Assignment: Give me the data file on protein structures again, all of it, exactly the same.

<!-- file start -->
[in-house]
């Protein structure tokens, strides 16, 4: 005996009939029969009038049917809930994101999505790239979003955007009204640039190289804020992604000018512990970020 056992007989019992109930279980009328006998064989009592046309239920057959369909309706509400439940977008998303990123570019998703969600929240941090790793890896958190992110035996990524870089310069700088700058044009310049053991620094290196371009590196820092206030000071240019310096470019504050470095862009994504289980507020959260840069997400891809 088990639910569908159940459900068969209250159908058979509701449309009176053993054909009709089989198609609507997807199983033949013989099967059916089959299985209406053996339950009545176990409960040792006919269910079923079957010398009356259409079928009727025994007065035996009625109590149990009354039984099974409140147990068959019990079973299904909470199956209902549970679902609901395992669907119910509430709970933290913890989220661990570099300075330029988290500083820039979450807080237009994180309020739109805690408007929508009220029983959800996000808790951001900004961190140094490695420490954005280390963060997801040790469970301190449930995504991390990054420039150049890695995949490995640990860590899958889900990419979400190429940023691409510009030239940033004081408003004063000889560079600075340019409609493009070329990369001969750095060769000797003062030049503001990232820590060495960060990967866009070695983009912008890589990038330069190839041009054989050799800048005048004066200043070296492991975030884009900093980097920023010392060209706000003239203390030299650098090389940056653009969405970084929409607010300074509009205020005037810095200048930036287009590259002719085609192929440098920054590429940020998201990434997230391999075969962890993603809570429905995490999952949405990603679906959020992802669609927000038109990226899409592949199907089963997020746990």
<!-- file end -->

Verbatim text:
[in-house]
């Protein structure tokens, strides 16, 4: 005996009939029969009038049917809930994101999505790239979003955007009204640039190289804020992604000018512990970020 056992007989019992109930279980009328006998064989009592046309239920057959369909309706509400439940977008998303990123570019998703969600929240941090790793890896958190992110035996990524870089310069700088700058044009310049053991620094290196371009590196820092206030000071240019310096470019504050470095862009994504289980507020959260840069997400891809 088990639910569908159940459900068969209250159908058979509701449309009176053993054909009709089989198609609507997807199983033949013989099967059916089959299985209406053996339950009545176990409960040792006919269910079923079957010398009356259409079928009727025994007065035996009625109590149990009354039984099974409140147990068959019990079973299904909470199956209902549970679902609901395992669907119910509430709970933290913890989220661990570099300075330029988290500083820039979450807080237009994180309020739109805690408007929508009220029983959800996000808790951001900004961190140094490695420490954005280390963060997801040790469970301190449930995504991390990054420039150049890695995949490995640990860590899958889900990419979400190429940023691409510009030239940033004081408003004063000889560079600075340019409609493009070329990369001969750095060769000797003062030049503001990232820590060495960060990967866009070695983009912008890589990038330069190839041009054989050799800048005048004066200043070296492991975030884009900093980097920023010392060209706000003239203390030299650098090389940056653009969405970084929409607010300074509009205020005037810095200048930036287009590259002719085609192929440098920054590429940020998201990434997230391999075969962890993603809570429905995490999952949405990603679906959020992802669609927000038109990226899409592949199907089963997020746990």